An all-electric commercial plane flies for the first time, spurring hopes of replacing fuel-powered jets with green alternatives
By Emeline Wuilbercq
LONDON – The pioneers behind the world’s first fully electric, commercial flight say they have made history, but climate-change activists see electric air travel like a dream yet to come true.
The Harbour Air seaplane – which seats six – took off close to Vancouver in Canada on Tuesday and flew for less than 15 minutes. Its pilot, Greg McDougall, declared the mission a success, saying in a statement: “We made history.”
It was the first time an all-electric commercial plane had taken to the skies, unleashing hopes that fuel-guzzling jets – a key cause of global warming – could be replaced by a green alternative.
Climate-change activists welcomed the maiden flight but played down hopes that electric planes carrying mass tourists, commuters or business travelers would take off any time soon.
“We’re still a long way from having a commercial service,” said Lucy Gilliam, aviation and shipping campaigner at Transport & Environment, a European umbrella group of NGOs campaigning for cleaner transportation.
“This is a milestone, but we need to be realistic that electrification will play a role in short-haul flights, but not in the long-haul,” she told the Thomson Reuters Foundation by phone from Brussels.
The record test flight – albeit short – came as eco-friendly travelers try to reduce their carbon footprint and use “flight shaming” to persuade others to follow suit.
Teenaged climate activist Greta Thunberg – named on Wednesday as Time magazine’s person of the year – took the lead in August when she used a racing yacht to get to the United Nations Climate Action Summit in New York.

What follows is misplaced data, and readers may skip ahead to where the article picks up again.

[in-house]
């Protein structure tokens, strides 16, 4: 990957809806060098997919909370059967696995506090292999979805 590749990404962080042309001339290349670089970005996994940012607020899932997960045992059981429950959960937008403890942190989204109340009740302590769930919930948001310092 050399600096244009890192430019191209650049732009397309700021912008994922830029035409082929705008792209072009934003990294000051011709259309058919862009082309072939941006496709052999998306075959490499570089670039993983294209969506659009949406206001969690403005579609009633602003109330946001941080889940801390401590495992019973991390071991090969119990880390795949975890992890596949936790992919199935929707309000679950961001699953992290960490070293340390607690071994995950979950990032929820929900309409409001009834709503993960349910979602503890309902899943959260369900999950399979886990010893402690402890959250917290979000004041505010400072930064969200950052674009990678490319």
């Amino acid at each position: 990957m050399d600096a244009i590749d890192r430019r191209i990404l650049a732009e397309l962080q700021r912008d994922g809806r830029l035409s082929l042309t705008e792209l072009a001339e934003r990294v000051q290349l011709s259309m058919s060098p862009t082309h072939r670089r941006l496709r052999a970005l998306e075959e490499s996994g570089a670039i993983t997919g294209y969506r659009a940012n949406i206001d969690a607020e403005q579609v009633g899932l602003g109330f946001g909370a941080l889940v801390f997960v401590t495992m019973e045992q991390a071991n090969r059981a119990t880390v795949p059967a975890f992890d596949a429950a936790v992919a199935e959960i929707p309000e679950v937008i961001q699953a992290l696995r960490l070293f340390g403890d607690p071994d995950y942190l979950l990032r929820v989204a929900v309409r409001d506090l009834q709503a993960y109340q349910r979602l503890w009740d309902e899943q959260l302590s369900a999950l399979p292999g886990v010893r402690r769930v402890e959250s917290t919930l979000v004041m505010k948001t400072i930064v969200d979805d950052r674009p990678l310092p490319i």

Aviation experts say electrification has the potential for revolution, promising safer, quieter flights and cheap tickets.
But long-distance electric flying – which cuts maintenance costs and has zero emissions – is still decades away, they said.
“This is paving the way for private jets to be electrified,” said Leo Murray of Britain’s Possible charity, which campaigns for climate action.
But he said long-distance journeys in large airplanes “make up the bulk of the climate damage from air travel”.
Others agreed there was lots more work to be done.
“If we are considering electrification of aircraft as a potential solution to aviation’s impact on climate change, then this is only the start,” Nikhil Sachdeva, from consulting firm Roland Berger, told the Thomson Reuters Foundation.
The lithium battery used in the Canadian flight could only power a seaplane for about 160 km, almost the distance by plane from Brussels to Luxembourg.
Harbour Air plans to start electrifying its fleet of more than 40 seaplanes by 2022, once certification and regulation processes are completed.
“We don’t have perfect science and perfect data on exactly how (the electric aircraft) will perform. So the regulators need time to gather that data and to learn from the technologies before they can say this is safe”, said Sachdeva.
(Reporting by Emeline Wuilbercq; editing by Lyndsay Griffiths. Credit Thomson Reuters Foundation)